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Title: Death in Paris: How Mathematics Became an Art
Authors: Alexander, Amir
Issue Date: Nov-2007
Abstract: In the early decades of the 19th century, the science of mathematics underwent a transformation that has shaped its course to this day. From a field that studies the physical world around us, it became the study of sublime truths that lie beyond the reach of ordinary mortals. Mathematicians became those endowed with a special site into the alternate universe of mathematical perfection, who then return and report what they saw to the rest of us. This novel understanding of the field was epitomized in 1830s Paris by the tragic legends of two young mathematical geniuses Evariste Galois and Niels Henrik Abel. Both, according to legend, had tried to spread word of their discoveries in Paris, only to die poor and unacknowledged by their jaded ontemporaries. Their mathematical heritage, however, will live on to eternity. The transformation of mathematics moved the field away from the natural sciences and into line with the fine arts. In that age of high romanticism, art, poetry, and music were also perceived as connecting humans to sublime experiences accessible only to a privileged few. It is no coincidence that the mythical biographies of mathematicians such as Galois and Abel closely parallel the legendary lives of poets, artists, and musicians of that romantic age.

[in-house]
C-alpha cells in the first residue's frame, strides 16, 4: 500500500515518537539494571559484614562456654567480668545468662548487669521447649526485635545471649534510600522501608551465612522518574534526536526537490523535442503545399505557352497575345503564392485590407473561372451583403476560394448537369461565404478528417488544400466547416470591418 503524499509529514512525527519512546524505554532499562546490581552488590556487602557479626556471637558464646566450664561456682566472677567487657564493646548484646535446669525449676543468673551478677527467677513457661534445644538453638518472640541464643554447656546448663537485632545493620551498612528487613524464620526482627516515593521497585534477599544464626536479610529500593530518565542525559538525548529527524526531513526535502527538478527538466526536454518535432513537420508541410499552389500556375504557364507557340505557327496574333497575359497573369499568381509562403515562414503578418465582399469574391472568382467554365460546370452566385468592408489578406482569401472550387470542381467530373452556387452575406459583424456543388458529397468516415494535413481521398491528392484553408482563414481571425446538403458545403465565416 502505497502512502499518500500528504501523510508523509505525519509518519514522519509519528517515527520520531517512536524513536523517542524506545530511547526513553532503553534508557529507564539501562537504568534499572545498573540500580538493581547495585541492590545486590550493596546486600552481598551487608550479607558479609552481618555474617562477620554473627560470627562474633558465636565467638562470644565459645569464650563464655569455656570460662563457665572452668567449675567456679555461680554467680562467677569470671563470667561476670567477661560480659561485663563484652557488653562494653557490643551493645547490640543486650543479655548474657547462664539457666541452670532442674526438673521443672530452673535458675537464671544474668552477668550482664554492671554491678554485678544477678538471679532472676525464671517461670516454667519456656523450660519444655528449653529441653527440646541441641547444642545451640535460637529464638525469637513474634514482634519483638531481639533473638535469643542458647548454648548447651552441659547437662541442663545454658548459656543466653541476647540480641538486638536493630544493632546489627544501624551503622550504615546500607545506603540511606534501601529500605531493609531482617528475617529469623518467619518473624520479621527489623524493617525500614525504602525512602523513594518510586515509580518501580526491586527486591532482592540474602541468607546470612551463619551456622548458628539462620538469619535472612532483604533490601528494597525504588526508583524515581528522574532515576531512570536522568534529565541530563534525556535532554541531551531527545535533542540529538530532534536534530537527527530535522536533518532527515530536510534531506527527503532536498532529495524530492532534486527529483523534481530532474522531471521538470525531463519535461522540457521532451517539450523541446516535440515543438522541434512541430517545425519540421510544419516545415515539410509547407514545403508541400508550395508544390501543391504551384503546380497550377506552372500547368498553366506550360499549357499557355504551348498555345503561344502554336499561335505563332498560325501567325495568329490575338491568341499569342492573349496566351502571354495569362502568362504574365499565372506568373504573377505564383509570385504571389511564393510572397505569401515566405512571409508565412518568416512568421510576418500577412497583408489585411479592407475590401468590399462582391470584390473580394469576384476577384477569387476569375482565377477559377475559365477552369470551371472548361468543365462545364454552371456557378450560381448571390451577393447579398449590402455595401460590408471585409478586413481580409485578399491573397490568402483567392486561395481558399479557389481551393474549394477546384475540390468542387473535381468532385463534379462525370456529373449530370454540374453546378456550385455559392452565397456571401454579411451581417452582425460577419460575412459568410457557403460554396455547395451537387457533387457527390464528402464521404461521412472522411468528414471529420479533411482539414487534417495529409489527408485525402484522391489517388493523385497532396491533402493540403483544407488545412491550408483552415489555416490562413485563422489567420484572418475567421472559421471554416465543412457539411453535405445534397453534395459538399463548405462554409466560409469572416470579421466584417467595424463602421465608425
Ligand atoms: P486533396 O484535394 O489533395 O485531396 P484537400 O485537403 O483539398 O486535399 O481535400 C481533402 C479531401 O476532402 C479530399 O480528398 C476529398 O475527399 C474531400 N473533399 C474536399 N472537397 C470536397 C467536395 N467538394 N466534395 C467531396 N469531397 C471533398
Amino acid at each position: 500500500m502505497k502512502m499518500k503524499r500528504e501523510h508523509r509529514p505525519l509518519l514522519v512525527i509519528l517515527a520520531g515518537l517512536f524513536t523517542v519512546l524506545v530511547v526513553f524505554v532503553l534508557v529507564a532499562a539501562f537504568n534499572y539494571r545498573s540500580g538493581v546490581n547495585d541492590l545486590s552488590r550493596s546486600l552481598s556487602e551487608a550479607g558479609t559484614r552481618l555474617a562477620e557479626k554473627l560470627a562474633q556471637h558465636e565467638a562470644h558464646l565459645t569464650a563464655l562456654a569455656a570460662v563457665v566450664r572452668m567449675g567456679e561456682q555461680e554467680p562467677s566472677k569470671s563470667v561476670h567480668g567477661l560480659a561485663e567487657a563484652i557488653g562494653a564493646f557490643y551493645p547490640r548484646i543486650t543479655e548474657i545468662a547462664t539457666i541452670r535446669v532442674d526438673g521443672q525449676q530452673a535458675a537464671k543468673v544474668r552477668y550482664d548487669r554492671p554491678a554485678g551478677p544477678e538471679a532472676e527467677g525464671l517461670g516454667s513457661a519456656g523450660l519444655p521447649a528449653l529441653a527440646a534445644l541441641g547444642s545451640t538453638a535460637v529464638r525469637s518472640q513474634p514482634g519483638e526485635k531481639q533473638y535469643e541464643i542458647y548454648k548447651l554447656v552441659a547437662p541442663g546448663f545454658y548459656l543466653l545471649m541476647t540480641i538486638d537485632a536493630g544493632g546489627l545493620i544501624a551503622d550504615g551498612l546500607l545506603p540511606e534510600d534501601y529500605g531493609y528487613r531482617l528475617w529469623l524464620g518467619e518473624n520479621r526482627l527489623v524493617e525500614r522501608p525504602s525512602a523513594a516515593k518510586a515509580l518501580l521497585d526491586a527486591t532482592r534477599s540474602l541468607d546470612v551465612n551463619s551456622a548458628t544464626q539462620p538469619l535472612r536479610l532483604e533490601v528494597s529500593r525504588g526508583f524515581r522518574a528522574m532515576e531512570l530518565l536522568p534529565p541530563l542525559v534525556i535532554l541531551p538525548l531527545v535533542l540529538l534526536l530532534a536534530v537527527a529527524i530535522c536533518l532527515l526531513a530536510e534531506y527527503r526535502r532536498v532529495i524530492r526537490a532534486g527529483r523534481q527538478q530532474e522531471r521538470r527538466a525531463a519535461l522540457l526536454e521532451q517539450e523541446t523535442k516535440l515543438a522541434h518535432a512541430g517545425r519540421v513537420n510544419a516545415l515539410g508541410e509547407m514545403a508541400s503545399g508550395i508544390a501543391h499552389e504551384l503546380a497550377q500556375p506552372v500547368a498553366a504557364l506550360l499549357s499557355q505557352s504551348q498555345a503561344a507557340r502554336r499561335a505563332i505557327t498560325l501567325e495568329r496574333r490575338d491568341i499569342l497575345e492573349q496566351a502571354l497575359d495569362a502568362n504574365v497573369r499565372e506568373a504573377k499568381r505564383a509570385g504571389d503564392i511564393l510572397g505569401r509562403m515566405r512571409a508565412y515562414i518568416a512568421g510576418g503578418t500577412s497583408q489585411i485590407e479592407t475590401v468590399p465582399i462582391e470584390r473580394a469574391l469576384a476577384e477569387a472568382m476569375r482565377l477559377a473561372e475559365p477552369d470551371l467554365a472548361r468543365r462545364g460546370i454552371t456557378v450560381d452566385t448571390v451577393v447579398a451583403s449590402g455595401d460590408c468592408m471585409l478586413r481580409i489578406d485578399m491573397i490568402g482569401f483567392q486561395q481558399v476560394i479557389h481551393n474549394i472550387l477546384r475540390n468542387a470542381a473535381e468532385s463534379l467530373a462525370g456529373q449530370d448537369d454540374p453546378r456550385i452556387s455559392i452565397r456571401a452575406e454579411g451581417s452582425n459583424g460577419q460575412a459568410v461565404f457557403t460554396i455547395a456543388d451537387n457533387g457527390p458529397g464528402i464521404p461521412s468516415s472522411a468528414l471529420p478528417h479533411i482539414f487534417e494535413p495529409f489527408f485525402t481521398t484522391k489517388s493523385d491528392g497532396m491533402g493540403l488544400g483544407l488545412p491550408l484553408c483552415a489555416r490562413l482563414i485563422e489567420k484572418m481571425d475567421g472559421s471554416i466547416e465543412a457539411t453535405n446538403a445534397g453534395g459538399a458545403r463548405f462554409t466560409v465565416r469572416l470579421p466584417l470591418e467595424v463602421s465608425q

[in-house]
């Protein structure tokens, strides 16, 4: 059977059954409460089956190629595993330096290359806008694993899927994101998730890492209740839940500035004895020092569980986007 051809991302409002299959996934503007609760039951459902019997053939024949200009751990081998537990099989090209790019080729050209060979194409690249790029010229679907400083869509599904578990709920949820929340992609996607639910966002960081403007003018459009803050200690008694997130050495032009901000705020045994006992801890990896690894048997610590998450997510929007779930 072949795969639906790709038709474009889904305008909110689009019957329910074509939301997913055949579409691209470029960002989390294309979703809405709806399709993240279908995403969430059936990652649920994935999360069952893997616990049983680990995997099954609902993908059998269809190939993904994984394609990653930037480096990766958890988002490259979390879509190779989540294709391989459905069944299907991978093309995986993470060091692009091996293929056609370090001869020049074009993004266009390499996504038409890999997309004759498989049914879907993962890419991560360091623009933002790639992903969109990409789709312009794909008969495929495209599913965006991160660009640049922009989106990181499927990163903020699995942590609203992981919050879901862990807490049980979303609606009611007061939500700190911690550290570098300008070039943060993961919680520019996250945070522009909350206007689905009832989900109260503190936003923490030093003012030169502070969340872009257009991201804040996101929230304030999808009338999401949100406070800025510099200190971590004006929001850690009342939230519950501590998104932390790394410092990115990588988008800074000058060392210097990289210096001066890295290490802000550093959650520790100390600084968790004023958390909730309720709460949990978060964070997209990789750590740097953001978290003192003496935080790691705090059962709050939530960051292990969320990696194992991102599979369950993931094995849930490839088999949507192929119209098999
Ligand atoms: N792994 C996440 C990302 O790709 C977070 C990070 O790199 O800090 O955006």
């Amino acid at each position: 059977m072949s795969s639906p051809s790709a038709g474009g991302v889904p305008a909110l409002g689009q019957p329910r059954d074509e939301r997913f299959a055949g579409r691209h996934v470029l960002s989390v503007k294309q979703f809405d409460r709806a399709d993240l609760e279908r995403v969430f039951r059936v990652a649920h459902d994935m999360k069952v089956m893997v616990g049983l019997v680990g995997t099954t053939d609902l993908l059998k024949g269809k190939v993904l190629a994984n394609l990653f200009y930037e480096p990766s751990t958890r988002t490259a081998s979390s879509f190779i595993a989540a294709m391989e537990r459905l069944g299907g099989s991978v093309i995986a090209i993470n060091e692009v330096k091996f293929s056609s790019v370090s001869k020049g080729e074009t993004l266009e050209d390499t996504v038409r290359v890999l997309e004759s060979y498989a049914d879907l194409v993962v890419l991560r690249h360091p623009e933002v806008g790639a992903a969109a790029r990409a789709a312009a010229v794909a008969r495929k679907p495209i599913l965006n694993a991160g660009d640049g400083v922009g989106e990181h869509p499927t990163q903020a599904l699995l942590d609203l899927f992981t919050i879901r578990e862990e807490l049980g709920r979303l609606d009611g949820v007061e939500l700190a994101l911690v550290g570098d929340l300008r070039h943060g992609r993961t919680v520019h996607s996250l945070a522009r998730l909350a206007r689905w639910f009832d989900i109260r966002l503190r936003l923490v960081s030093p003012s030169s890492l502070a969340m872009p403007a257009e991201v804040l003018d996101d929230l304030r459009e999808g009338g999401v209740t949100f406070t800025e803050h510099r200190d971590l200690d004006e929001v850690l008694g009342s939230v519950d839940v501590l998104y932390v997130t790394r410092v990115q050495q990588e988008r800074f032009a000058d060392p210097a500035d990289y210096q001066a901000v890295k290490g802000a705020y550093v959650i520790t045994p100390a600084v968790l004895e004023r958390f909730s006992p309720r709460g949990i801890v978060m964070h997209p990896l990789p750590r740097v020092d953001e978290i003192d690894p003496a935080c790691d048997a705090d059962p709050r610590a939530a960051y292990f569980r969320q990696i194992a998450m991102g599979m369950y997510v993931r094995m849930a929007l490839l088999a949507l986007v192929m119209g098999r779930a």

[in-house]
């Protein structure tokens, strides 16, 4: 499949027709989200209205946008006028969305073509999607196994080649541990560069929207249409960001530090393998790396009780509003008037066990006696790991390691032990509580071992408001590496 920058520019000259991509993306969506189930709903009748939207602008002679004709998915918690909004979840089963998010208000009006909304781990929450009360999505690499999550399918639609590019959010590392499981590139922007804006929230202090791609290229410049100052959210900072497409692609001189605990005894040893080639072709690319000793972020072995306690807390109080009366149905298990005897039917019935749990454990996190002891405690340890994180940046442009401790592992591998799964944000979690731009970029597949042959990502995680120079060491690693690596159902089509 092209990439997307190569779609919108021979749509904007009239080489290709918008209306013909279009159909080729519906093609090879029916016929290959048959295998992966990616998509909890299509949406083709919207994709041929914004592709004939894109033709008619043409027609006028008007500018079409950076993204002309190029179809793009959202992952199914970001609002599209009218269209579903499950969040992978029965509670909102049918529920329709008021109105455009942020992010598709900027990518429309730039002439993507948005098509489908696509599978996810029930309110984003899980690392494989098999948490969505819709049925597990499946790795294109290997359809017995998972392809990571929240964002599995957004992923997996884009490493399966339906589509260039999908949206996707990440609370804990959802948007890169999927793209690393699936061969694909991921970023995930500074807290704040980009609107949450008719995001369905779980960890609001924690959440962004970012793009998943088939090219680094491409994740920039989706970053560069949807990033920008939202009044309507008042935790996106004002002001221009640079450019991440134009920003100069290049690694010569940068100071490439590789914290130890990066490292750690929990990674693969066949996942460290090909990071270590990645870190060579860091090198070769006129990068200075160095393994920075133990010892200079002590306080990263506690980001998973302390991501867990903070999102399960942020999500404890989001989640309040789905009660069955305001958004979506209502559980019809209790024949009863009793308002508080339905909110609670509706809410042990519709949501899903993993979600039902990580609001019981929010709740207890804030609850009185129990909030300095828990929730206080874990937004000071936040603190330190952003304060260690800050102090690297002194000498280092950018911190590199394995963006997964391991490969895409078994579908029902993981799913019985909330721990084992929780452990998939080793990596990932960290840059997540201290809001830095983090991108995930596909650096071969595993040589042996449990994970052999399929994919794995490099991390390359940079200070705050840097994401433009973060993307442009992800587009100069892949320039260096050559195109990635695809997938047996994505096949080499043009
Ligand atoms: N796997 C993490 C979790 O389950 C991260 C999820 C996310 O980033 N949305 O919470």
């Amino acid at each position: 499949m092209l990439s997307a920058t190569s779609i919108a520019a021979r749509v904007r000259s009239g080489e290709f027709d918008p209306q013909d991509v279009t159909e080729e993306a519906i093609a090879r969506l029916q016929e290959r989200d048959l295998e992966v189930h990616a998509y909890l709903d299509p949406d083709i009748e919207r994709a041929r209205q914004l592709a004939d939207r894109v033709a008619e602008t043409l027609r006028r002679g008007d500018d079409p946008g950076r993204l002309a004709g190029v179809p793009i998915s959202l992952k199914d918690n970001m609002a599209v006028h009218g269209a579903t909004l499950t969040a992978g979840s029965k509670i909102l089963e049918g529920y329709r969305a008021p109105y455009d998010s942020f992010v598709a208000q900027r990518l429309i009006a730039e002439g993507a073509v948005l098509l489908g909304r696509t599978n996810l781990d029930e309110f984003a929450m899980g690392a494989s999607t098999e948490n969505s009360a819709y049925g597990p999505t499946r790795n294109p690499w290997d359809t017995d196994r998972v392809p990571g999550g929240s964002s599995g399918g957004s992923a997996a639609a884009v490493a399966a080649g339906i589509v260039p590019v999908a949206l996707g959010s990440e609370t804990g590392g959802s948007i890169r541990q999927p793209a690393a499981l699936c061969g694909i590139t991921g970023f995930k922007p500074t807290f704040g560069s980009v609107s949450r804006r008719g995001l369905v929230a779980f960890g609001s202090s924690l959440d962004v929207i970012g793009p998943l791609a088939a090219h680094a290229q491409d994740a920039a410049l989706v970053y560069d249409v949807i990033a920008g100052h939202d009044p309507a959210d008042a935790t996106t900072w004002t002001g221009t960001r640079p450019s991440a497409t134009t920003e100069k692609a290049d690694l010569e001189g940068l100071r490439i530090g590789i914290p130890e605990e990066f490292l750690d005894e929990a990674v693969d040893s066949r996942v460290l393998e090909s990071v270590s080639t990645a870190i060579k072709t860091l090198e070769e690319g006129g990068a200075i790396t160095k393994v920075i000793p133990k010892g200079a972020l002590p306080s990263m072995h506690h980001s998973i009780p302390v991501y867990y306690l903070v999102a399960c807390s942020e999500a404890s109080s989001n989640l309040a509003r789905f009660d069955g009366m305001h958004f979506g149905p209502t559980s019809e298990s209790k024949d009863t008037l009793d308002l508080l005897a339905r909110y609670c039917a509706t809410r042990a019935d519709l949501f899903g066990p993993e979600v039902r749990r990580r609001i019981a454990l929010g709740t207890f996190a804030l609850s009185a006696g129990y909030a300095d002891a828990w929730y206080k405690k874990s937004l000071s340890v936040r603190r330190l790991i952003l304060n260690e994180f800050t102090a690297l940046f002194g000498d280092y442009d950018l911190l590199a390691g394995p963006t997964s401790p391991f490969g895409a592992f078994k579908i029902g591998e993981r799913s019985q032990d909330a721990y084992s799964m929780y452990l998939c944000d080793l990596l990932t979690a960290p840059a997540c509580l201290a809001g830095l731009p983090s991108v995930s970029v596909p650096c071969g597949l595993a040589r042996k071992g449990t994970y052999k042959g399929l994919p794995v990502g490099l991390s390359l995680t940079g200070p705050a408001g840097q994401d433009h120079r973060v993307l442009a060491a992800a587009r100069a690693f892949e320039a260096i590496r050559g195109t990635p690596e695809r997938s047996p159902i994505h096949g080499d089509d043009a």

Description: This text was presented at re:place the second conference on the histories of media, art, science and technology - November 15-18 2007, as a peer-reviewed scholarly work chosen for inclusion. This text may have been or will be published and/or presented elsewhere by the author.
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